What is Amazon S3?

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What is Amazon S3?

Amazon Simple Storage Service, also known as Amazon S3, is an online storage facility. It is cheap, fast, and easy to set up. And since it’s a service provided by e-commerce giant Amazon, one can be assured of the security of the stored data.

Amazon S3 is one of the core services and among the pillars of the AWS cloud infrastructure. The S3 stands for “Simple Storage Service” and is among the three foundational services that Amazon started with back in 2006. Almost all services in the AWS cloud infrastructure use this service in one way or another. In simple terms, Amazon S3 is an object store just like a regular file system on the computer but is “infinitely scaling,” as AWS advertises it. There’s no limit to the amount of data that can be stored on s3.

The key features of the s3 service are – infinite, highly scalable, high availability, high durability, manageability, and security. Even with the option of infinite storage, in terms of cost, it is one of the most cost-effective services on a pay-as-you-use model. It can be used to store all kinds of images, text, and multi-media data.

The article covers the following sections: Amazon S3 overview.

  • S3 Buckets and Objects overview.
  • S3 Advance features.
  • S3 Popular use cases.

The introduction to AWS Services is a mini-series containing articles that provide a basic introduction to different AWS services. Each article covers a detailed guide on how to use the AWS Service. This series aims at providing “A Getting Started Guide on Different AWS Services.”

Amazon S3 overview

Amazon S3 allows users to build highly scalable applications with infinite but inexpensive storage. S3 being a fast, affordable, and reliable option enables it to be a backbone for many cloud-based applications. It is also an integral service in the AWS cloud infrastructure, with integration options available for most services. Users can store or retrieve any amount of data per their needs at any time from around the globe.

In S3, everything is stored like an object which is mainly used for storing text-based data like server logs or multi-media data like images, videos, or mp3 files. The data is stored with 99.99% availability which sums to just 53 mins of downtime in a year, and 99.999999999% durability, which means that a single object is lost every 10,000 years.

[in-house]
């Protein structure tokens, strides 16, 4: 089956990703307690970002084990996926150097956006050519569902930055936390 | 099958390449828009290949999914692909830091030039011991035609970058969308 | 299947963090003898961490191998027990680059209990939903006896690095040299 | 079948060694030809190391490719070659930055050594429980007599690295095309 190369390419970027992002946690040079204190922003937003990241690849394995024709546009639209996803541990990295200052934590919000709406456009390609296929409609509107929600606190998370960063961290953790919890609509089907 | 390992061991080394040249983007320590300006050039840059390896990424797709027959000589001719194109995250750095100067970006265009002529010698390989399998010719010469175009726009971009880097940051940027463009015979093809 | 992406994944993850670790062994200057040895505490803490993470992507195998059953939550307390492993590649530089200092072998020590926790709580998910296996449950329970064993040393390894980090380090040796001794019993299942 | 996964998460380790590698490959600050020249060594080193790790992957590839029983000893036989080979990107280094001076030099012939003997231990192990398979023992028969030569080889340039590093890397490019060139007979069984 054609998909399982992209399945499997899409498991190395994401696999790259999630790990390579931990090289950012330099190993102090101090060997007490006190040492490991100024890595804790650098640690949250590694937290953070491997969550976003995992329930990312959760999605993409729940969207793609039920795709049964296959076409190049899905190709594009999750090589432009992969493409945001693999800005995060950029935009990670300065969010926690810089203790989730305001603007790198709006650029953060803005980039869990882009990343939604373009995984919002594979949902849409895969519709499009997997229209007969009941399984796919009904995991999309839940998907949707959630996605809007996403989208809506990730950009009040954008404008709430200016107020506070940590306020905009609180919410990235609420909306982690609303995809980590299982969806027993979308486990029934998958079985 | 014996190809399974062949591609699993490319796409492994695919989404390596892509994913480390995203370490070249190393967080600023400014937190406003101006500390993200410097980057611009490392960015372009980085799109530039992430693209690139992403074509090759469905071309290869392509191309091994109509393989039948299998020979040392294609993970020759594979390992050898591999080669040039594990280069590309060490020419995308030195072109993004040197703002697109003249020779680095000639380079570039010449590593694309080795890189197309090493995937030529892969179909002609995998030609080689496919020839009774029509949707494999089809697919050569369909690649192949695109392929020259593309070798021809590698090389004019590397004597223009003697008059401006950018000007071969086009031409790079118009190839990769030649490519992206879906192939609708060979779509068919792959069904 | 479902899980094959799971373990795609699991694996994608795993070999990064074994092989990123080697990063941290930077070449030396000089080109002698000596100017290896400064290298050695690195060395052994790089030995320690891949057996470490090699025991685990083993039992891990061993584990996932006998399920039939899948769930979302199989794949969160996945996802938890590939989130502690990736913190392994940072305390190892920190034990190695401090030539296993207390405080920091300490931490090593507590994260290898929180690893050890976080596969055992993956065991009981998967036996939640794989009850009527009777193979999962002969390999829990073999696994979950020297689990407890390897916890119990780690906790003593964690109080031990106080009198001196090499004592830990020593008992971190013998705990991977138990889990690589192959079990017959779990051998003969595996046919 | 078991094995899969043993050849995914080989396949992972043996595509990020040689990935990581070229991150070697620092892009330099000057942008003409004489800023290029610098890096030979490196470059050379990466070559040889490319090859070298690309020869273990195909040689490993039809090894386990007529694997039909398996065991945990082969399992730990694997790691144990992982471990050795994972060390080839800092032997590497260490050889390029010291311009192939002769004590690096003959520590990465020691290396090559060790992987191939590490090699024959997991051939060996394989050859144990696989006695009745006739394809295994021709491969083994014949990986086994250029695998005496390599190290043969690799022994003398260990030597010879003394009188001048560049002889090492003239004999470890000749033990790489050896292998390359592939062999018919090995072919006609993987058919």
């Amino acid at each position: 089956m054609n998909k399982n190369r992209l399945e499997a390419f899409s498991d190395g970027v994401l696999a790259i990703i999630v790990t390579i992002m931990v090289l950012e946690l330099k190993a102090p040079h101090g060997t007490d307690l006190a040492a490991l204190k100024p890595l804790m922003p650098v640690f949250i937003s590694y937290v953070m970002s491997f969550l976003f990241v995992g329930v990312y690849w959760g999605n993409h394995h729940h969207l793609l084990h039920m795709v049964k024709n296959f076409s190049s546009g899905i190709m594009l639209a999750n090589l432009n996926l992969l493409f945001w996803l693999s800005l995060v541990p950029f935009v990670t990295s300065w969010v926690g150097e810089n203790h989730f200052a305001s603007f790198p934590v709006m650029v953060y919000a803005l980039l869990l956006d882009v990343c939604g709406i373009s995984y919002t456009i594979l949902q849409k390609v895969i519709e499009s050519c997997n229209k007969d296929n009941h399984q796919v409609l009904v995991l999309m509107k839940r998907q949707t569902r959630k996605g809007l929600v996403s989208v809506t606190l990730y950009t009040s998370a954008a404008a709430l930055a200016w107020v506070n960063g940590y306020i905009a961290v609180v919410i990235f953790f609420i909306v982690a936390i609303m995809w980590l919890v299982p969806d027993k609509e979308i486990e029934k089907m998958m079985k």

The service can be easily accessed via the management console, providing users with a well-built and easy-to-use interface to manage all the different features and options easily. In addition to the console, the AWS CLI and SDKs for S3 are also available for more programmatic access.

Some more advanced features that S3 offers are object encryption for data security, versioning and replication for backup and durability, storage classes for cost optimization based on object access patterns, auditing, monitoring, and compliance features, permissions, and access management at the user, bucket, and even object level for restricted access, query in-place support for other AWS services to allow direct query on the objects.

S3 Buckets and Objects overview

With a general overview of the S3 service, deep diving into how the objects are structured in the S3 service. S3 follows the convention of buckets and objects.

Buckets:

A bucket in S3 is just like a directory that contains an unlimited number of objects(files). Each account can have 100 buckets(soft limit and can be increased by request to AWS) by default, but there’s no cap on the number of objects in one bucket, but each object can only be 5TB in size.

S3 is a regional service, and buckets are saved at the regional level. Each bucket has a globally unique name (bucket names follow a convention), meaning that only one bucket can have a given name at a time in the entire AWS infrastructure unless deleted by the bucket owner. Buckets are created in a specific region. So selecting geographically closer regions can help minimize latency.

Objects:

An object in S3 is just a file that is stored. Objects consist of data and metadata. Each object has a unique key that consists of a prefix and the object name. E.g., s3://s3bucket/some_folder/s3_object.txt

The bucket name, key, version ID, and object name uniquely identify the object. Although mentioned earlier that buckets are like directories and even the UI on the management console will show a directory structure, there’s no concept of directories within buckets, nor do any directories exists like in a Linux file system.